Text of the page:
Editorial: Stop work, engage brain

As a younger man with the time to ponder on such things, one statement guaranteed to make me see red was 'It's a nice idea in theory, but doesn't work in practice'.

Not because it was invariably said as someone's crude attempt to escape from whatever incisive, two-hour political discourse I had been subjecting them to, but because of the realisation that I had been wasting time on some bumbling idiot with no grasp of the reasoning process. Patently, if it didn't work in practice then the theory was no good either, and if they thought that, why didn't they just say so? ... by which time their back could be seen rapidly disappearing through the door.

There is an even greater disrespect for theory these days than back then.

While I have met a handful of marketers who have to Boston Matrix their way through a lunch menu, and a few who know that PIMS isn't something that comes in a jug with mint and cucumber, on the whole the topic of marketing academia simply doesn't come up.

I blame Sir Alan Sugar for this. Well, not Sir Alan himself, perhaps, but certainly his type of 'I'm a straight-talking kind of guy' chief executive who calls a spade an overhead and who is often found at the head of corporations today. These leaders foster a business environment in which it is impossible for business theory, however pertinent, to find traction. What marketer hoping to make it to the boardroom, let alone survive there, would show the slightest admiration for academia?

It goes some way to explaining why those who earn their salary in the real, messy world of brands and competition are so dismissive of those who study its theory from the perspective of risk-free academic tenure - 'If you haven't been threatened with delisting by Tesco, you haven't lived, my son.'

Academics are an alien species, too. Who else, with the possible exception of a market research company, would call their output 'Implementing a pre-launch diffusion model: measurement and management challenges of the Telstra switching study', while a marketer would call their own, say, 'Doritos'? Such jargon is a significant barrier between academics and practitioners: long snaking sentences innocent of verbal vigour, weighed down by words such as 'hermeneutics', 'epistemology' and 'ontological'.

What good is a tool if you can't understand the instructions? It's like buying a high-tech drill with the instruction manual written in Ancient Greek.

And yet, could you be bothered to but turn the pages of the odd academic journal, you might happen across the type of breakthrough thinking that would at once free you from the traditional hindrances to growth in your sector and lead to a demonstrable improvement in return on your marketing investment. Do you think your finance director would turn up his nose at that particular theory?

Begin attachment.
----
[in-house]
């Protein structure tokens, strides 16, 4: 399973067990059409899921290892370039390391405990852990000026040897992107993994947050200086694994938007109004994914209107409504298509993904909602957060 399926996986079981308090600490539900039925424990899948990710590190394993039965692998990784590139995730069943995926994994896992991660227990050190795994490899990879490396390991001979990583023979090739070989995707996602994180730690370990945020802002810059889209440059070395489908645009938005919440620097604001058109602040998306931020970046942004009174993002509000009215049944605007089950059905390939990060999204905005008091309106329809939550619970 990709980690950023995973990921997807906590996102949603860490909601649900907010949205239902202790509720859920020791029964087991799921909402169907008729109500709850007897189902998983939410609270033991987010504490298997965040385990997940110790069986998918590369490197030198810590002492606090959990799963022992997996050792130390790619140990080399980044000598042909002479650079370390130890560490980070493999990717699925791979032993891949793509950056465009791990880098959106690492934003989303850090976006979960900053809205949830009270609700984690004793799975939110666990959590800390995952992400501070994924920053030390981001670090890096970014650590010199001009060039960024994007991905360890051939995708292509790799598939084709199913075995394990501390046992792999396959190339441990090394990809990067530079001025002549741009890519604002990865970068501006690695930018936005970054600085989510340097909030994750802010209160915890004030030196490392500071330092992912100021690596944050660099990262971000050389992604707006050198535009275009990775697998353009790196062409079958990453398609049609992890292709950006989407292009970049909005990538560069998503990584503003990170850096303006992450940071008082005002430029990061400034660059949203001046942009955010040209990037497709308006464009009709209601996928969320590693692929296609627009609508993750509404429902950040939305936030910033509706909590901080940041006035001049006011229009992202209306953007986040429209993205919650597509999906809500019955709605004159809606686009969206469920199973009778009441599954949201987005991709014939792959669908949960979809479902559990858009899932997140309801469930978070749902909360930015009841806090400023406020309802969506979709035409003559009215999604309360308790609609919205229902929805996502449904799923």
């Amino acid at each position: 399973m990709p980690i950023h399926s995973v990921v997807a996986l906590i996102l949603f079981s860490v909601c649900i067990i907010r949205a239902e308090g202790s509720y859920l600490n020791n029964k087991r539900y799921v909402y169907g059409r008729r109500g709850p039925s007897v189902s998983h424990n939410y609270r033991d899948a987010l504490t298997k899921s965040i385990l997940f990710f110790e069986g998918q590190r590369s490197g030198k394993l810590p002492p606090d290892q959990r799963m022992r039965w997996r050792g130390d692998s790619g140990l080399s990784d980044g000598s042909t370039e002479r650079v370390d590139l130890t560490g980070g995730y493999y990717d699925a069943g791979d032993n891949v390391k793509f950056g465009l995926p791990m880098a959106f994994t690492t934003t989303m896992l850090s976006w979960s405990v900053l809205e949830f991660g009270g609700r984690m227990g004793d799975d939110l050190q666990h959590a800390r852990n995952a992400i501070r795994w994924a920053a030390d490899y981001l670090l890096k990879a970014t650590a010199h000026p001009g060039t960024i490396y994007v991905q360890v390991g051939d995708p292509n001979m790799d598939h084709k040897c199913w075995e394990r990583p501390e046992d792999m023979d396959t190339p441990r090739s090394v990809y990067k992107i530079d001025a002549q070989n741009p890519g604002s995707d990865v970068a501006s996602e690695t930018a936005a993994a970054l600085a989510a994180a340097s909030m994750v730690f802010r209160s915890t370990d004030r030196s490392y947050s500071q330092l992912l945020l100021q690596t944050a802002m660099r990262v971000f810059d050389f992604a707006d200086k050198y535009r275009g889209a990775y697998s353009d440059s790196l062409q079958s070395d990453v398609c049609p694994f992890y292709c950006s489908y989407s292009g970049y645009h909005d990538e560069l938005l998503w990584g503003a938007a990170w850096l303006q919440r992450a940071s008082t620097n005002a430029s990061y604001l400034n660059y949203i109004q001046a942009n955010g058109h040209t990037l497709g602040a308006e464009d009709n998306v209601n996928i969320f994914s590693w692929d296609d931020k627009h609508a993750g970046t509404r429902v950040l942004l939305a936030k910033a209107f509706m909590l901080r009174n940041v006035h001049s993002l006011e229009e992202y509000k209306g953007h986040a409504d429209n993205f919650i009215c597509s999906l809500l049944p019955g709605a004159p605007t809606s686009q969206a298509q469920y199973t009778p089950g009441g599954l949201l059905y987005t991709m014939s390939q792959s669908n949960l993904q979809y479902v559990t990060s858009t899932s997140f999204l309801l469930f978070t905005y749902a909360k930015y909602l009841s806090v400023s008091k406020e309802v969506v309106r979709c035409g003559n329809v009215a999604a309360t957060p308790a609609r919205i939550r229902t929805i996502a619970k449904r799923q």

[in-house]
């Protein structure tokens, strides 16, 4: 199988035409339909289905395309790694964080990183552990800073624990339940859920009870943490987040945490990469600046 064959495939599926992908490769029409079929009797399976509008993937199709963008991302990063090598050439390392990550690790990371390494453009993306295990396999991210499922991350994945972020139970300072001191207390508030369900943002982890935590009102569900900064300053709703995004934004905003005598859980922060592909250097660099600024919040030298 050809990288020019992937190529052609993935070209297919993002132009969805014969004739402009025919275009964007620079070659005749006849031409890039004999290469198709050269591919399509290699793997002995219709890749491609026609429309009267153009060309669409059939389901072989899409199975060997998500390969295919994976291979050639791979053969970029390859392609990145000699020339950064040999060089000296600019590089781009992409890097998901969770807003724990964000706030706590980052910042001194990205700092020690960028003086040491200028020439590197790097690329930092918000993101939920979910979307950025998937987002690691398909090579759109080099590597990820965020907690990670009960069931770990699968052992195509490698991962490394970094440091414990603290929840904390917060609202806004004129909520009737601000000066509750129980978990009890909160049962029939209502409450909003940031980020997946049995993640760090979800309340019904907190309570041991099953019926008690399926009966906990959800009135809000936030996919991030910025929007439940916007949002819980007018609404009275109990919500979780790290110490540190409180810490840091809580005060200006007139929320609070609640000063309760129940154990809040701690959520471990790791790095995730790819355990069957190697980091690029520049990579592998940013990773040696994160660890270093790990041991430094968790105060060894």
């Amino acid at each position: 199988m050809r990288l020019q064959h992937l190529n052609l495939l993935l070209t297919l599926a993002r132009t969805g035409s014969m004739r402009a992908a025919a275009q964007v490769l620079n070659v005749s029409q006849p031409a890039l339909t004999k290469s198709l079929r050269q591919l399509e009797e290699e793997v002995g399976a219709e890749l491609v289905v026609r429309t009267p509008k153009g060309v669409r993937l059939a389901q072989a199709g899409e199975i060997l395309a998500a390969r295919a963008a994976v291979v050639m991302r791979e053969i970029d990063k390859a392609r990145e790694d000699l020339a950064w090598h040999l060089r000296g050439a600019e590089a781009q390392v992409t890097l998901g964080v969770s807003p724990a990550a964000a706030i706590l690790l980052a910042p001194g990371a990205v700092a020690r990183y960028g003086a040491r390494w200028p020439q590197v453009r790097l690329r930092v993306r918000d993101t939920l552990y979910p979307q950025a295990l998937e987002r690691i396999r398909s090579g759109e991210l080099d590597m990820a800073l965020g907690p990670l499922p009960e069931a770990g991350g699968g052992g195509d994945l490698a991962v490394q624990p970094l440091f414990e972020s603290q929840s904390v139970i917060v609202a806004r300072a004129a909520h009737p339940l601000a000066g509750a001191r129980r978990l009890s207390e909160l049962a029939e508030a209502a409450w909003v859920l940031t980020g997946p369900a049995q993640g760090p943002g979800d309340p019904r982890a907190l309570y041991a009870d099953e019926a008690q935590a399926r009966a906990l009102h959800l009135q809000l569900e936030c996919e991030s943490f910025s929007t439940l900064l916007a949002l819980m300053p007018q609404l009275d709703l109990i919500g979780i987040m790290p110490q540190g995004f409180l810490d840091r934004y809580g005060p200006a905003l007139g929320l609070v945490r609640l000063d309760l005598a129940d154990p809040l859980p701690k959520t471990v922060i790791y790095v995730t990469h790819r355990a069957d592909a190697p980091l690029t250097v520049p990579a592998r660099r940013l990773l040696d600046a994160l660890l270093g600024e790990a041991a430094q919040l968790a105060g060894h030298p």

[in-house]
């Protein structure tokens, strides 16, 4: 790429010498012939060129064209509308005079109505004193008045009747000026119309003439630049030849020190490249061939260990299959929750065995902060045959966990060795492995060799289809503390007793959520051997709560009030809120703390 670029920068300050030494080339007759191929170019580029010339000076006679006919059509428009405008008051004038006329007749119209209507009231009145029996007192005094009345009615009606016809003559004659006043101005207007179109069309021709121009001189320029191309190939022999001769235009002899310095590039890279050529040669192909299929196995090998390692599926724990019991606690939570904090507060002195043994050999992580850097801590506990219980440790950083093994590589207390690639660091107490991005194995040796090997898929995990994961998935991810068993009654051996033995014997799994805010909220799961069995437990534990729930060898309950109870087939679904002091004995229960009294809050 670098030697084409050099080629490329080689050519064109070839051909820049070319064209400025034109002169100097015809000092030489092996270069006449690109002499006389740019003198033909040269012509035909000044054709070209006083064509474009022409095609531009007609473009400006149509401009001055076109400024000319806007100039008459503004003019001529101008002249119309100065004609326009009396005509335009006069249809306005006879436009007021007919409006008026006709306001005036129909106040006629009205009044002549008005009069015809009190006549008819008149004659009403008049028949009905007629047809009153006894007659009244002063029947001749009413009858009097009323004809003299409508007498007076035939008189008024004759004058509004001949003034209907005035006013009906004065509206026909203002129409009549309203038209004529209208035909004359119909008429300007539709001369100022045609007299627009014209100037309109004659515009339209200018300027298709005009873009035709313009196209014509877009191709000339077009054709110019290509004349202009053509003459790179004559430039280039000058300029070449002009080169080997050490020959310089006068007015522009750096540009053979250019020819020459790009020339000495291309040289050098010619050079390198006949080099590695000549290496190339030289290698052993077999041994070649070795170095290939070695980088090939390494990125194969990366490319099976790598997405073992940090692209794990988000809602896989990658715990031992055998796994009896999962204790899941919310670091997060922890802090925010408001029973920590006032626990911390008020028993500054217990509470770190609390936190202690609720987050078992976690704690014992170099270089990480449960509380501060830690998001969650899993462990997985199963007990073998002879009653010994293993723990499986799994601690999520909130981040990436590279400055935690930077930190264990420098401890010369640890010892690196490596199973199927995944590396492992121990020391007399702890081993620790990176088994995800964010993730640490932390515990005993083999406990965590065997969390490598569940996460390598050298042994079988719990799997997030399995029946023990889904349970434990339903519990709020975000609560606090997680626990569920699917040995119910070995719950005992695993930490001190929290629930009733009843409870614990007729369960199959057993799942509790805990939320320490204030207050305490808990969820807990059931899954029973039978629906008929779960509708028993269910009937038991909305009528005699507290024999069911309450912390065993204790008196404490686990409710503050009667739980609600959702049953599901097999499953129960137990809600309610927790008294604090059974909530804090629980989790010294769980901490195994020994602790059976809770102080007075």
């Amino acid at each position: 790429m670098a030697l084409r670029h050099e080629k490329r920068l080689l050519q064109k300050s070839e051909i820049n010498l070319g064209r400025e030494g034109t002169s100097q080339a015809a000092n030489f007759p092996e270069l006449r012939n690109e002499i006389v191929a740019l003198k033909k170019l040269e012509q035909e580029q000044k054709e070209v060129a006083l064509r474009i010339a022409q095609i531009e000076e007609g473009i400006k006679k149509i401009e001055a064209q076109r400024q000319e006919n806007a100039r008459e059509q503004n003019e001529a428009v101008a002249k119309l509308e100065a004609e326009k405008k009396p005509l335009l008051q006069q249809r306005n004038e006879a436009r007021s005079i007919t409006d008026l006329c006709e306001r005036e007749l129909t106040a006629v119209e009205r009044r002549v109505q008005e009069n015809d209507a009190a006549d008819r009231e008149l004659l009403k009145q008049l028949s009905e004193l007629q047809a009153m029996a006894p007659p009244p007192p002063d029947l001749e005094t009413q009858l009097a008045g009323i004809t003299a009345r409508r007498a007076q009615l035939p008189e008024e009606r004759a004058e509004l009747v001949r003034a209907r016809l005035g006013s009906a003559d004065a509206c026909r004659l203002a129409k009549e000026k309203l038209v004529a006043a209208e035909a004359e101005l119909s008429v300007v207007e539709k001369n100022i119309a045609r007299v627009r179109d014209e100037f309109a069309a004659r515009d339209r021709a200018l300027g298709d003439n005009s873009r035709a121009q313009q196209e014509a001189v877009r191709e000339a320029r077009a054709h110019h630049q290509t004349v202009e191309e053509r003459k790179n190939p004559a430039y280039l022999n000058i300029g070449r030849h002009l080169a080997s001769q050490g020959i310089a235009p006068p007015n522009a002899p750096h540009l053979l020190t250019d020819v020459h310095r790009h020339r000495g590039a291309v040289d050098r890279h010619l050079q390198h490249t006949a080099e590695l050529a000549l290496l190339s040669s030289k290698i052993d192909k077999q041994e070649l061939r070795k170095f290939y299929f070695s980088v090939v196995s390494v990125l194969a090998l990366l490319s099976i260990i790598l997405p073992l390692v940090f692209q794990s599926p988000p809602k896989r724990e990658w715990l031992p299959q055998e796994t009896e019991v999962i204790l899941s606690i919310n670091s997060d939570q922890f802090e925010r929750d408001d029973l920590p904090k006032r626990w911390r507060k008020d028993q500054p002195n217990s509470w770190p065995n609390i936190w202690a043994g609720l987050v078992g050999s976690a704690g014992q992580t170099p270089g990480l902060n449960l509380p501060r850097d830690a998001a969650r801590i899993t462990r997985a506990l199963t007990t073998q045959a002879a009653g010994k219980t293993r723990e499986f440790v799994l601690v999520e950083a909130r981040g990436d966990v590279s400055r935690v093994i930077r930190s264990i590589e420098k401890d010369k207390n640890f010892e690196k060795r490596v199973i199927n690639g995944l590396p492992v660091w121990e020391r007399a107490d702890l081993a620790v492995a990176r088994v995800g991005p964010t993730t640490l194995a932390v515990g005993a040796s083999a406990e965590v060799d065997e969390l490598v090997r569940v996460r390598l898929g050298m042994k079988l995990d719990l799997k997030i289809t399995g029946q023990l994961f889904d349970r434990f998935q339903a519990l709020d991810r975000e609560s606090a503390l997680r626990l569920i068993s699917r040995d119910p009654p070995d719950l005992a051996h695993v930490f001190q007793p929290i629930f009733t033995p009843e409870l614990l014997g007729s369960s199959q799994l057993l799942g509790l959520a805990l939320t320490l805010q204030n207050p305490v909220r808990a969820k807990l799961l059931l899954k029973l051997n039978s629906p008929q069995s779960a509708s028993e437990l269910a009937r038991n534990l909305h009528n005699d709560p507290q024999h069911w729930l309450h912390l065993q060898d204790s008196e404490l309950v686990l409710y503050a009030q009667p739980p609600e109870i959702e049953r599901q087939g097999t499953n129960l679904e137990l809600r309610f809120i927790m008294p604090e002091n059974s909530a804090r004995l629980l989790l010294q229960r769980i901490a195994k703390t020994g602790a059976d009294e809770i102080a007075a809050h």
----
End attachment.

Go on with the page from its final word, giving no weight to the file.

Time is, of course, short and the demands on it are many. There are plenty of models, frameworks and methodologies that are neither simple in application nor profound in effect. On the other hand, there are some that are both - ideas that may well have bedazzled you already during the hundreds of your consultants' chargeable hours, and which you could have had for next to nothing. Now there's a thought.

- Ten ideas from academia, page 32.

Discussion

Before commenting please read our rules for commenting on articles.

If you see a comment you find offensive, you can flag it as inappropriate. In the top right-hand corner of an individual comment, you will see 'flag as inappropriate'. Clicking this prompts us to review the comment. For further information see our rules for commenting on articles.

comments powered by Disqus
Brand Republic Jobs

subscribe now

Latest

John Lewis walks consumers through its history to celebrate 150 years of business
Waitrose boosts content strategy with 'Weekend Kitchen with Waitrose' C4 tie-up
Hottest virals: Cute puppies star in Pedigree ad, plus Idris Elba and Fruyo
Amnesty International burns candles to illuminate new hope
Toyota achieves the impossible by calming angry Roman drivers
Tom of Finland's 'homoerotic' drawings made into stamps
YouTube reveals user habits to appeal to 'older' marketers
Ex-M&S marketing chief Steven Sharp consulting at WPP
Wolff Olins reveals new CEO after Apple poaches Karl Heiselman
Glasgow offers £30,000 prize to best digital idea for 2014 Commonwealth Games
Google's revenues surge but shares drop as it grapples with transition to mobile
Facebook beats Twitter to most 'marketing friendly' social media site crown, says DMA
Fableists believe children like Finn should be outdoors enjoying life
Homebase, Baileys and Camelot join the line-up at Media360
MasterCard renews Rugby World Cup sponsorship to push cashless message
Lynx unleashes £9m 'Peace invasion' campaign
Social Brands 100 Youth: Pizza Hut most social youth brand in UK
Cheryl Cole is wild and arresting in new L'Oreal work
Morrisons told not to show alcohol ads during YouTube nursery rhymes
O2 head of brand Shadi Halliwell departs after 23 years at company in restructure
Tesco hit by further sales decline as it turns to digital Clubcard and social network
Branding guru Wally Olins dies aged 83
Duracell short film captures epic Transatlantic voyage
Ash runs Tinder experiment to show smokers are less desirable to opposite sex
British Airways teams up with Gerry Cottle Jnr for summer of rooftop film screenings
Arklu says 'girls can be superheroes too' with doll design competition
Coke enters squash market with Oasis Mighty Drops
Virgin Galactic signs up Land Rover as space flight sponsor
Motorola marketer Andrew Morley departs as Google gears up for sale to Lenovo
US Airways apologises after tweeting obscene image at a customer